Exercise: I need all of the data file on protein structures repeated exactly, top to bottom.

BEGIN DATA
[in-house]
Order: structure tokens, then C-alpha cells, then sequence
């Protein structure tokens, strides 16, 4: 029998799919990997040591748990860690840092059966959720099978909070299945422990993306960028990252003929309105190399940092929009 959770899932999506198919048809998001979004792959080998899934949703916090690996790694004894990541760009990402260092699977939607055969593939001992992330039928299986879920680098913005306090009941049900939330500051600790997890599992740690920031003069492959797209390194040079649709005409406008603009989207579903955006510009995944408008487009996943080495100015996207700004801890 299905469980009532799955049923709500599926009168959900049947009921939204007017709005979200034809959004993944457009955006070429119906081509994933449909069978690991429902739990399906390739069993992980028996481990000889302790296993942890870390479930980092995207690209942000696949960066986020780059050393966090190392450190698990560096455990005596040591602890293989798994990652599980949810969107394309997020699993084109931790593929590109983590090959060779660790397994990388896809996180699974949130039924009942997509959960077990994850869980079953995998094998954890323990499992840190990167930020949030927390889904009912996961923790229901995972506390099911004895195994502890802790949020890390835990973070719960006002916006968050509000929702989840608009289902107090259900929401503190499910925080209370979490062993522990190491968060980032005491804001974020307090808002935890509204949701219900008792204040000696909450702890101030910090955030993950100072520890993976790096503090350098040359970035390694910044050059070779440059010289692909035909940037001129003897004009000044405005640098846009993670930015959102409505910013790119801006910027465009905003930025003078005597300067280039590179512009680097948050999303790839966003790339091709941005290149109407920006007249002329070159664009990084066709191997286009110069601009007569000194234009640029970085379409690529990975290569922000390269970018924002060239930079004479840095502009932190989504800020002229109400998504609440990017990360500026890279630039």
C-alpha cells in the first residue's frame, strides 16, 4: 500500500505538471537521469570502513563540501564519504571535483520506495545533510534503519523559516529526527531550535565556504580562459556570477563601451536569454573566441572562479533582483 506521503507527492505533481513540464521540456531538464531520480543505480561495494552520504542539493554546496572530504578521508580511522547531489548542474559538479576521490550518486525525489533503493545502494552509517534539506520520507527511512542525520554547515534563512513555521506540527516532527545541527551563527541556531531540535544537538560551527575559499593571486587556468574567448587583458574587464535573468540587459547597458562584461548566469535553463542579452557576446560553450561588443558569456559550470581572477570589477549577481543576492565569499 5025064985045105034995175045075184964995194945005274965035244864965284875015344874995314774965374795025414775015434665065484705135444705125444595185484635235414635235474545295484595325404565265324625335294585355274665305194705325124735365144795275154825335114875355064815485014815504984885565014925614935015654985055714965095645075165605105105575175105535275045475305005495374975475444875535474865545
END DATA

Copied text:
[in-house]
Order: structure tokens, then C-alpha cells, then sequence
């Protein structure tokens, strides 16, 4: 029998799919990997040591748990860690840092059966959720099978909070299945422990993306960028990252003929309105190399940092929009 959770899932999506198919048809998001979004792959080998899934949703916090690996790694004894990541760009990402260092699977939607055969593939001992992330039928299986879920680098913005306090009941049900939330500051600790997890599992740690920031003069492959797209390194040079649709005409406008603009989207579903955006510009995944408008487009996943080495100015996207700004801890 299905469980009532799955049923709500599926009168959900049947009921939204007017709005979200034809959004993944457009955006070429119906081509994933449909069978690991429902739990399906390739069993992980028996481990000889302790296993942890870390479930980092995207690209942000696949960066986020780059050393966090190392450190698990560096455990005596040591602890293989798994990652599980949810969107394309997020699993084109931790593929590109983590090959060779660790397994990388896809996180699974949130039924009942997509959960077990994850869980079953995998094998954890323990499992840190990167930020949030927390889904009912996961923790229901995972506390099911004895195994502890802790949020890390835990973070719960006002916006968050509000929702989840608009289902107090259900929401503190499910925080209370979490062993522990190491968060980032005491804001974020307090808002935890509204949701219900008792204040000696909450702890101030910090955030993950100072520890993976790096503090350098040359970035390694910044050059070779440059010289692909035909940037001129003897004009000044405005640098846009993670930015959102409505910013790119801006910027465009905003930025003078005597300067280039590179512009680097948050999303790839966003790339091709941005290149109407920006007249002329070159664009990084066709191997286009110069601009007569000194234009640029970085379409690529990975290569922000390269970018924002060239930079004479840095502009932190989504800020002229109400998504609440990017990360500026890279630039």
C-alpha cells in the first residue's frame, strides 16, 4: 500500500505538471537521469570502513563540501564519504571535483520506495545533510534503519523559516529526527531550535565556504580562459556570477563601451536569454573566441572562479533582483 506521503507527492505533481513540464521540456531538464531520480543505480561495494552520504542539493554546496572530504578521508580511522547531489548542474559538479576521490550518486525525489533503493545502494552509517534539506520520507527511512542525520554547515534563512513555521506540527516532527545541527551563527541556531531540535544537538560551527575559499593571486587556468574567448587583458574587464535573468540587459547597458562584461548566469535553463542579452557576446560553450561588443558569456559550470581572477570589477549577481543576492565569499 5025064985045105034995175045075184964995194945005274965035244864965284875015344874995314774965374795025414775015434665065484705135444705125444595185484635235414635235474545295484595325404565265324625335294585355274665305194705325124735365144795275154825335114875355064815485014815504984885565014925614935015654985055714965095645075165605105105575175105535275045475305005495374975475444875535474865545